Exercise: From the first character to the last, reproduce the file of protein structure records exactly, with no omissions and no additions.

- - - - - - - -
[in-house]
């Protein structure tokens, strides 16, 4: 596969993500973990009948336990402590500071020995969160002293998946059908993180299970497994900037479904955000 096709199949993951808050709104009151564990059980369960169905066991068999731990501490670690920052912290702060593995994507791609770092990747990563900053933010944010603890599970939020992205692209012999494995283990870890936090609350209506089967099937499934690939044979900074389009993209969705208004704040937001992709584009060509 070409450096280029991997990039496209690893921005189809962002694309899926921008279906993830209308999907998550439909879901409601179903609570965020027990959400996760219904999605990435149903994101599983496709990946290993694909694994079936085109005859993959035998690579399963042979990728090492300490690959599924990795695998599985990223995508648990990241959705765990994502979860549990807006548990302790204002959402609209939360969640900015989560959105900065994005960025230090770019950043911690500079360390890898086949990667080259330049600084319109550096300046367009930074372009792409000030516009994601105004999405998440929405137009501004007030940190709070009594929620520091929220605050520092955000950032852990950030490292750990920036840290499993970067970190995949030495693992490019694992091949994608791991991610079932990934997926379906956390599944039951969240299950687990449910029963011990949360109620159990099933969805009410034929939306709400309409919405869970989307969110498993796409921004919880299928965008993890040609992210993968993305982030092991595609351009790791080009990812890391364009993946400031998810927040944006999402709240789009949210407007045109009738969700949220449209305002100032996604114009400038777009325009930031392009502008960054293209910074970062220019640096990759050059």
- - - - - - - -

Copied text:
[in-house]
């Protein structure tokens, strides 16, 4: 596969993500973990009948336990402590500071020995969160002293998946059908993180299970497994900037479904955000 096709199949993951808050709104009151564990059980369960169905066991068999731990501490670690920052912290702060593995994507791609770092990747990563900053933010944010603890599970939020992205692209012999494995283990870890936090609350209506089967099937499934690939044979900074389009993209969705208004704040937001992709584009060509 070409450096280029991997990039496209690893921005189809962002694309899926921008279906993830209308999907998550439909879901409601179903609570965020027990959400996760219904999605990435149903994101599983496709990946290993694909694994079936085109005859993959035998690579399963042979990728090492300490690959599924990795695998599985990223995508648990990241959705765990994502979860549990807006548990302790204002959402609209939360969640900015989560959105900065994005960025230090770019950043911690500079360390890898086949990667080259330049600084319109550096300046367009930074372009792409000030516009994601105004999405998440929405137009501004007030940190709070009594929620520091929220605050520092955000950032852990950030490292750990920036840290499993970067970190995949030495693992490019694992091949994608791991991610079932990934997926379906956390599944039951969240299950687990449910029963011990949360109620159990099933969805009410034929939306709400309409919405869970989307969110498993796409921004919880299928965008993890040609992210993968993305982030092991595609351009790791080009990812890391364009993946400031998810927040944006999402709240789009949210407007045109009738969700949220449209305002100032996604114009400038777009325009930031392009502008960054293209910074970062220019640096990759050059």